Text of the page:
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Laugh through your tears with Charleston Stage's Steel Magnolias

A Southern Story

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The strong bonds of sisterhood are at the heart of Robert Harling's Steel Magnolias, which follows a tight-knit group of six women in a fictional Louisiana town. Shelby, M'Lynn, Ouiser, Clairee, and Annelle regularly gather at Truvy's in-home beauty parlor to gossip and banter, to encourage and console.

"You're going to laugh a lot when you see this show," says Jesse Siak, who is directing Charleston Stage's production. "You're going to relate to all of the characters, different moments with all of them. And it's short, it's sweet, and it's to the point. And you really get immersed in this Southern life that these girls have and the community they have and the family they have."

"We're a Southern town putting on a Southern show, and everybody loves that," says Liz Duren, who plays M'Lynn. "And we're not making fun of the South. What I love about this play is when I first opened it, there's an author's note, and he says that you are not allowed to do this production as a caricature. These are real people, and he wants them portrayed like real people."

The emotional linchpin of Steel Magnolias lies in the mother-daughter dynamic between M'Lynn and Shelby. Shelby has type 1 diabetes, and the complications from her condition are often a source of stress and conflict for the pair. For example, much to her mother's dismay, Shelby is determined to have a child despite the dangers of a high-risk pregnancy.

"They love each other more than anything, but they can also be critical of each other," Siak says. "It's kind of like the relationship of the mother and daughter in [the film] Lady Bird, where one second they're kind of picking at each other and fighting, and in the next they're talking about how much they love that short haircut."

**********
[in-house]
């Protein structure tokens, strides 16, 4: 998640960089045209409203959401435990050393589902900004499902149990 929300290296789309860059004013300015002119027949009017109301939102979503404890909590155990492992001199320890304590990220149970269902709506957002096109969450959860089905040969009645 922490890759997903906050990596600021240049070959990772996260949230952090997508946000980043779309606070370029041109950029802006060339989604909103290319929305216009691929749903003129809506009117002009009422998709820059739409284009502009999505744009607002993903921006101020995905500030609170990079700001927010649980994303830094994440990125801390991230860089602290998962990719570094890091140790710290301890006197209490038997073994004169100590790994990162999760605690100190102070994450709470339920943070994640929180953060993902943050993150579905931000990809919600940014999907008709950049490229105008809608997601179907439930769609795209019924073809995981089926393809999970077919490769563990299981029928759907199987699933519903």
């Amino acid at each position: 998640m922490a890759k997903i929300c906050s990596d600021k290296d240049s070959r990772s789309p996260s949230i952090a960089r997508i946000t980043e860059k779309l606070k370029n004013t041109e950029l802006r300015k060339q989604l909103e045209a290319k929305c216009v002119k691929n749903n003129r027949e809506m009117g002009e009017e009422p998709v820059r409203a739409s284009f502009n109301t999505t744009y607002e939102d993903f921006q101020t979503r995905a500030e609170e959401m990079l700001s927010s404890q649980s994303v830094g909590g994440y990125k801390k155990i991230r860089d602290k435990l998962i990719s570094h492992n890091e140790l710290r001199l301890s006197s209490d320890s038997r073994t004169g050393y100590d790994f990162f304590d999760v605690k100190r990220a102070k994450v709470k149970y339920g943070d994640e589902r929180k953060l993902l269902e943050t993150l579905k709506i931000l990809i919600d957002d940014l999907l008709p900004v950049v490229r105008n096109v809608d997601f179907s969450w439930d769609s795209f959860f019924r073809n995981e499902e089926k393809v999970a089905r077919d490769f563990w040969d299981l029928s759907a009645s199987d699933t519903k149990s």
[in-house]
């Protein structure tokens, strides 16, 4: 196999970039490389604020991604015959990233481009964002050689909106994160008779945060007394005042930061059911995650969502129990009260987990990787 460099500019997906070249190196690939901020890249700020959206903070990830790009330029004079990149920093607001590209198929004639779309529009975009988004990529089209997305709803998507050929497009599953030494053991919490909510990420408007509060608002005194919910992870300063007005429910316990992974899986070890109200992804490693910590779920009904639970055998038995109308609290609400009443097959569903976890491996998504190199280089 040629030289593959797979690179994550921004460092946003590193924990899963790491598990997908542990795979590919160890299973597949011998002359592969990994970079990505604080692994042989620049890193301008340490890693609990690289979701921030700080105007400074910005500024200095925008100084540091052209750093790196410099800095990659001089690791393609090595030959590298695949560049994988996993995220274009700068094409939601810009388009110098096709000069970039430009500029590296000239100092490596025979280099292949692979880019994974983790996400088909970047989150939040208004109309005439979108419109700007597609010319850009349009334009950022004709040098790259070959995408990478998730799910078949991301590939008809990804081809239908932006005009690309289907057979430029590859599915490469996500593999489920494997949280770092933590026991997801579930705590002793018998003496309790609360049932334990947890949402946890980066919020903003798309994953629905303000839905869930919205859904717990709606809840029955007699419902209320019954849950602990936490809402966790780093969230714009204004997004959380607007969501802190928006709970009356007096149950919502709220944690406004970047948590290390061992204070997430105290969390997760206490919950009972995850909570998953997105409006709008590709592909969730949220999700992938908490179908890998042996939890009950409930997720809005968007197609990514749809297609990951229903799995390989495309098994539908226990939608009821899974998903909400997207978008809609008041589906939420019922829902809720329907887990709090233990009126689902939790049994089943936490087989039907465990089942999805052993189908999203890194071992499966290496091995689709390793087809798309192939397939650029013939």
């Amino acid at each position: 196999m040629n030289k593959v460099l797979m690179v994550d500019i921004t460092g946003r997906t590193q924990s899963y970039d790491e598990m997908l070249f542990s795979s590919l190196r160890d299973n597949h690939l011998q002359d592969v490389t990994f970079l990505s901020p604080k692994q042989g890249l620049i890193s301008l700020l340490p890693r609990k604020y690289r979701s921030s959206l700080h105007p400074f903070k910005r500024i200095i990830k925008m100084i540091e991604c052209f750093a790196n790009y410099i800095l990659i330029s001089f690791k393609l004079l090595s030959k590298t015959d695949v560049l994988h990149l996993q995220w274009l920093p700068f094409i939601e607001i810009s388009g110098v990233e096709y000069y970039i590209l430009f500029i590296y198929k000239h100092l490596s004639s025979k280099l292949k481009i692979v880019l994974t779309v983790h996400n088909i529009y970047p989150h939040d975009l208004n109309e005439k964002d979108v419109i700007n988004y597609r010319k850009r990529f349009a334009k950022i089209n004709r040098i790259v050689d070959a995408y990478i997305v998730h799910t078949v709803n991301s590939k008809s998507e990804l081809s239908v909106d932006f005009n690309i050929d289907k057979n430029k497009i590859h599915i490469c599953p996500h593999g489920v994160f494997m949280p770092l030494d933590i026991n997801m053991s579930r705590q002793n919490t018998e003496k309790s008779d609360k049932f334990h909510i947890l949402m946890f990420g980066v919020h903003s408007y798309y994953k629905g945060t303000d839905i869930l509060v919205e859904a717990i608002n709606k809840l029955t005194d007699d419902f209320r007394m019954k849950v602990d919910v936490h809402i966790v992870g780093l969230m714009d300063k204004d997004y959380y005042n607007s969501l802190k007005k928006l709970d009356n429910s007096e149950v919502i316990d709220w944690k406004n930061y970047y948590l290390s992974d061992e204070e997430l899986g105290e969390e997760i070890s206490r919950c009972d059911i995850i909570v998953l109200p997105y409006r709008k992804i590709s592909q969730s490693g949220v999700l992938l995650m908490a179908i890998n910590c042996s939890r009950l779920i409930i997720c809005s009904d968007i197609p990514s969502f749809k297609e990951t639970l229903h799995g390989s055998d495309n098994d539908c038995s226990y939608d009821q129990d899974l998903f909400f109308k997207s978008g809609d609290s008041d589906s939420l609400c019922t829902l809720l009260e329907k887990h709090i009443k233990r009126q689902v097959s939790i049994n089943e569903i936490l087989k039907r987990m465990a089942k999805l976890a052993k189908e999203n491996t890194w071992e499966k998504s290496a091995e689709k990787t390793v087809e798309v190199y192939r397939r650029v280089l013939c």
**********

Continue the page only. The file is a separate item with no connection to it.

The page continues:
For Duren, the emotionally charged relationship between M'Lynn and Shelby is familiar. "As a mother, I get it," she says. "Mothers and daughters are just the most complicated of relationships, and you have those times when you just want to take them and you strangle each other. But the love is so deep. They're clearly very close. They're very good friends. They work each other's nerves, but in the end, they support each other, and the love that they have for each other transcends all the other things."

Part of the enduring appeal of Steel Magnolias is that even during the play's more somber moments, Harling still ties in elements of levity.

"There's a line that Truvy says — and I think it's one of the best lines in the play — she says to the effect of, 'Laughter through the tears is one of my favorite emotions,'" Siak says. "And something I always believe in is that there can be humor and lightness in every situation."

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